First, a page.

Gray responded with a 1-2-3 fifth inning, his only of the evening, to close out his start. All in all, Sonny didn't keep the ball down in the zone as much as we're used to, which may have or may have not been a part of his plan, resulting in several flyballs, two of them over the fence. But his overall performance was pretty solid, and he should be ready to rock on Opening Day againt the White Sox.
Meanwhile, the A's bats were putting in a fight against one of the best pitchers in baseball, Jake Arrieta. He was forced to throw over a 100 pitches in 5 innings, caused by a number of strong long at-bats by the Athletics. Arrieta threw almost 30 pitches in the first inning alone, with Coghlan walking and Burns, Butler and Canha all getting to a full count. Oakland got a run on a Billy Butler RBI double, a well-hit liner into a right-center field gap, scoring Coghlan easily after he stole second base. Arrieta answered by retiring 8 straight Athletics, showing his Cy Young Award-winning stuff. But even though the A's touched him for only one run on two hits and two walks, one has to be delighted by forcing Arrieta out of the game after five innings. That could be pretty common in the regular season as well, as the A's put together a whole lineup of solid hitters who make the opposing pitcher work hard for almost every out.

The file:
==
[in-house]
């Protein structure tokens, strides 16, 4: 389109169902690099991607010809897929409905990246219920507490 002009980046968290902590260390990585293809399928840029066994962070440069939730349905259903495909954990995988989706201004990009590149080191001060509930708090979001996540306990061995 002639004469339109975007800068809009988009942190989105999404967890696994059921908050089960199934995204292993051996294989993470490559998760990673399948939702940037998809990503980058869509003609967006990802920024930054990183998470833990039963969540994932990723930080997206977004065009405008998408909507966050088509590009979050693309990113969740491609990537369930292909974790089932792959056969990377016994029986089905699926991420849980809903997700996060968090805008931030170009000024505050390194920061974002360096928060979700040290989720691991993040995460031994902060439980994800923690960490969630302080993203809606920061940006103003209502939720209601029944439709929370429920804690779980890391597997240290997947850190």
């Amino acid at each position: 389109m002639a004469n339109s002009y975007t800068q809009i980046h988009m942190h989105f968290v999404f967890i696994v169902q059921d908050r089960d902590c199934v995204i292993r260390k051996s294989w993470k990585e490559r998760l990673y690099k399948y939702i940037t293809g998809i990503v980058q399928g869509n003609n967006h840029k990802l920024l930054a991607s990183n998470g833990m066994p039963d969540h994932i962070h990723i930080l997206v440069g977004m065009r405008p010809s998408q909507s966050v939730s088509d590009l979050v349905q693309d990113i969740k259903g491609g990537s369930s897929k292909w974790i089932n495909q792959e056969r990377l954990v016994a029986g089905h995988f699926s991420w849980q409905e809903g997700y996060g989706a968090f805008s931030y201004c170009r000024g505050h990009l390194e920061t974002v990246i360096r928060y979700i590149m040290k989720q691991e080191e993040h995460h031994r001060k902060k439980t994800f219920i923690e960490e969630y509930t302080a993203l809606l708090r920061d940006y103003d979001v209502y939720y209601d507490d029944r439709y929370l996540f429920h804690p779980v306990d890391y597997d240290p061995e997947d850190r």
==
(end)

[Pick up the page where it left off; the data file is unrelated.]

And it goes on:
This time it definitely paid off, as left-handed reliever Travis Wood allowed two homeruns in his two innings of work, one by Chris Coghlan and the other by Josh Phegley. Pedro Strop then pitched an easy 1-2-3 eight inning, before making his way to Cubs closer Hector Rondon. Rondon blew a save allowing three runs in the first game against the A's this spring, and today he was lucky he came into the game with a comfortable 6-run lead. He allowed three straight singles to Lambo, Maxwell and Chapman, before two of them scored on sac flies by Olson and Sportman.
As far as Oakland bullpen goes, John Axford continues his scoreless streak to start his career in a green and gold with a much Axford-y outing, showing some nasty stuff as well as walking two batters. The other two projected Opening Day bullpen members, though, allowed combined six runs. Mark Rzepczynski showed why he's a LOOGY, getting both left-handed hitters he faced out, but allowed a two-run homerun to right-handed batting Matt Szczur. Both runs are unearned though, as before that long ball Matt Chapman bobbled a slow grounder by Ross and instead of a tough play, there was no play at all. And for Fernando Rodriguez, this was a game to forget, as he allowed four runs, three of them via another long ball, this time by Kawasaki (maybe with some magical help by his fans in the crowd) before even recording an out. F-Rod has been fantastic so far this spring, though, so he's getting a pass here. And his troubles introduced us Lou Trivino, a single-A right-hander, who came in to get the final out of that inning, so hey, everything bad is good for something.